Posted on April 25, 2014, Phil Hornshaw Why You Should Be Worried About Net Neutrality
Reports coming in this week are suggesting that the Federal Communications Commission means to put an effective end to the Open Internet with its new rules, and despite reassurances from Chairman Tom Wheeler, things still aren’t looking up.
Wheeler released a statement Thursday saying the FCC is still committed to net neutrality rules, in contradiction to reports from several newspapers claiming the FCC is about to allow Internet service providers to create “fast lanes” of better, faster speeds that companies can pay to access. Wheeler wrote that the reports about the new FCC rules are “flat out wrong,” as reported by GamePolitics.com.
“There are reports that the FCC is gutting the Open Internet rule,” Wheeler said in his statement. “They are flat out wrong. Tomorrow we will circulate to the Commission a new Open Internet proposal that will restore the concepts of net neutrality consistent with the court’s ruling in January. There is no ‘turnaround in policy.’ The same rules will apply to all Internet content. As with the original Open Internet rules, and consistent with the court’s decision, behavior that harms consumers or competition will not be permitted.”
Notice that the statement doesn’t quite contradict reports that came out Wednesday suggesting the FCC would allow the creation of Internet “fast lanes” for certain companies, but would leave websites on equal footing with one another — an apparent move to quiet net neutrality advocates but still a step toward the future of an Internet controlled by ISPs.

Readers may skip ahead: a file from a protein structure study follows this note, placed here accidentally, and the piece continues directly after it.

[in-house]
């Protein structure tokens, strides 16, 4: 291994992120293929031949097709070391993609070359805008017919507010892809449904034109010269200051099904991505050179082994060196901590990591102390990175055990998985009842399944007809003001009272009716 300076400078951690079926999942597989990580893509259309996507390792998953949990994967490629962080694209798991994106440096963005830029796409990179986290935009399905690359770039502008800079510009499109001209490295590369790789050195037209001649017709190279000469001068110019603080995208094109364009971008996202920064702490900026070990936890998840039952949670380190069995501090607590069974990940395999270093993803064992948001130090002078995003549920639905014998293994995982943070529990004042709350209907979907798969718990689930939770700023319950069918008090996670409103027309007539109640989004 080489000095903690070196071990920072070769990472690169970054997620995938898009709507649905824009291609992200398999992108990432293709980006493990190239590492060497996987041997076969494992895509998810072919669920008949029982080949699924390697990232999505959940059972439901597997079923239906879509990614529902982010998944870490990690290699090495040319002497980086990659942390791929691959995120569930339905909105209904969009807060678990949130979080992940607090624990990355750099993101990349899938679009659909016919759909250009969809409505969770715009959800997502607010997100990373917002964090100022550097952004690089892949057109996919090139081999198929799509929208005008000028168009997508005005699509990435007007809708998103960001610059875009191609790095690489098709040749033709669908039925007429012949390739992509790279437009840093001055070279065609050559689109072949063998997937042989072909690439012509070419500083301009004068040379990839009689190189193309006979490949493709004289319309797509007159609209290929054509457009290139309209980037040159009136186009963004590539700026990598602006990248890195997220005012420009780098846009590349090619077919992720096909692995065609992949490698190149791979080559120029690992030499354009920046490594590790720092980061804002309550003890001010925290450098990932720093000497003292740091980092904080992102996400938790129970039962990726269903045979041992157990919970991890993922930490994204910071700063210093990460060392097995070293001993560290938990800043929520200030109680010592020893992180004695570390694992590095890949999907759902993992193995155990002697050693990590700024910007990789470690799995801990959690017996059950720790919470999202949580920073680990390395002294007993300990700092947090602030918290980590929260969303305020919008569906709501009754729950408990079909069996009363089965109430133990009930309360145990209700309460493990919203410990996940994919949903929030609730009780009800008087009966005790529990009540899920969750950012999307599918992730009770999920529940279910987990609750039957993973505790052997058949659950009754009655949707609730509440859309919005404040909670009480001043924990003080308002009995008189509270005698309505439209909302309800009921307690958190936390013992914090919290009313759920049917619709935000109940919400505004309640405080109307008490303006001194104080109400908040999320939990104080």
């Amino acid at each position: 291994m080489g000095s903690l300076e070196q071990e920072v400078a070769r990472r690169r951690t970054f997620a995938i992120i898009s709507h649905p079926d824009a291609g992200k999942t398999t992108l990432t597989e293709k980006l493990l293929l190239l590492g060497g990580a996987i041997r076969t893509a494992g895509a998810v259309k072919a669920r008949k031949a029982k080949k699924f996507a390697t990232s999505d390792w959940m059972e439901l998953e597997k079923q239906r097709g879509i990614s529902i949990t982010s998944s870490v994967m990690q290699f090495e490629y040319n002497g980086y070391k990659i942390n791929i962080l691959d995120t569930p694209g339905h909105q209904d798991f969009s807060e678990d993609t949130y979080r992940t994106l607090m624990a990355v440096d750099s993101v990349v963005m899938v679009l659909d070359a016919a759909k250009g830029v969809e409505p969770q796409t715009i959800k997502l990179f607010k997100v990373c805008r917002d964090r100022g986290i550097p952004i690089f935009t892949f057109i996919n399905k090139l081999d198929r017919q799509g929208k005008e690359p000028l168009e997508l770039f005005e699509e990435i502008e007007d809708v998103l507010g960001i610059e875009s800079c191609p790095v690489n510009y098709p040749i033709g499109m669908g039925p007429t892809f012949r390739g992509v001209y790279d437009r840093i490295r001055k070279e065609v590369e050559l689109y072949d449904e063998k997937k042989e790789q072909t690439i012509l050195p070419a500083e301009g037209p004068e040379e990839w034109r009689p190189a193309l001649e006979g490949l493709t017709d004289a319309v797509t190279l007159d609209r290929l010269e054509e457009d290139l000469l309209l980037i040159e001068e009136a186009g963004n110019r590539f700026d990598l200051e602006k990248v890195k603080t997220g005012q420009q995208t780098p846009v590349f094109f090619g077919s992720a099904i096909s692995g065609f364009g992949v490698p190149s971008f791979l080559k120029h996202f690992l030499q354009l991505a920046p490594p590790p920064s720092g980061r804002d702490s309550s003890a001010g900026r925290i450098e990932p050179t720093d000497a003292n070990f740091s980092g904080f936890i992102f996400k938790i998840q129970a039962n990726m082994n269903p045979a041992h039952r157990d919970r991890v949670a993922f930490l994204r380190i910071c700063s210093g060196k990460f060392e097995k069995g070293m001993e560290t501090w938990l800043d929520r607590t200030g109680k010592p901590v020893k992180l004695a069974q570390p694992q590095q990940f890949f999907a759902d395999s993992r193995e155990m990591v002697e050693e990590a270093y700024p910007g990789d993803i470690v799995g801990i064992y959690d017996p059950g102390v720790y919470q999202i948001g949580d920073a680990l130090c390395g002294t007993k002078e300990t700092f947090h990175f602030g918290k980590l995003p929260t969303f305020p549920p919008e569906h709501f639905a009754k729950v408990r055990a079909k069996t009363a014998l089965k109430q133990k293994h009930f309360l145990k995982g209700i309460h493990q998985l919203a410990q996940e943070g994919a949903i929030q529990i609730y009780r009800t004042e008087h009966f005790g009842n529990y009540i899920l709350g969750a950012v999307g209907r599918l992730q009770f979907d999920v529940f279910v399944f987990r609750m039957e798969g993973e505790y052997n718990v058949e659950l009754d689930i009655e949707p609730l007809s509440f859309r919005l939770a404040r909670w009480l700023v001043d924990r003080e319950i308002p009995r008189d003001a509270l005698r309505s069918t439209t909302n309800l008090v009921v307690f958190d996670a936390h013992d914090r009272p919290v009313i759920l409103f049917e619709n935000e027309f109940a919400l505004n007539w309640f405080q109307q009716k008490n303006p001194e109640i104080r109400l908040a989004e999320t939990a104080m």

The whole thing is shady, especially given the past of both the FCC and Wheeler, who formerly worked as a lobbyist and lawyer for telecom companies in Washington for nearly 40 years. Ross Lincoln, senior editor of comics and cosplay at The Escapist, has tackled the situation in a ton of depth and detail on GameFront, and did so again for The Escapist in his new piece, “The FCC Net Neutrality Sellout: A Wakeup Call and a Slap in the Face.” He also spoke with representatives from the Electronic Frontier Foundation to get their take on the changes and what it’ll mean for the Internet in general and gaming in particular.
Taking aim at Wheeler’s own statement, Ross’s story tackles the fact that even the language used to supposedly assuage fears that the FCC is about to nuke net neutrality is suspect:
“Further, what details Wheeler did provide in that statement are very troubling. For instance:
“‘That all ISPs must transparently disclose to their subscribers and users all relevant information as to the policies that govern their network;
‘That no legal content may be blocked; and
‘That ISPs may not act in a commercially unreasonable manner to harm the Internet, including favoring the traffic from an affiliated entity.’
“These vague platitudes only raise more questions than answers. For example, no information is provided as to just how the agency plans to monitor what is and what isn’t “unreasonable,” a concern shared by April Glaser of the Electronic Frontier Foundation. “[W]e have no idea how ‘commercially unreasonable’ will be treated, and we don’t trust vague language,” she told The Escapist. “We don’t anticipate that the FCC will act in the best interests of the public with this language when the final proposals are released in May, because someone could argue that it’s commercially reasonable to charge Google or Netflix more money to reach the subscriber because they take a lot of power to get these heavy services, especially video services, to consumers. But that kind of discrimination is, again, just disastrous to the innovative fabric of the Internet.”
The rest of the piece is a great look at the history of the FCC on net neutrality and what the potential fallout from the FCC’s new rules, which it will publish in May to allow for public comment, will mean for the Internet and all of us. It’s a highly recommended read, and you can find it here.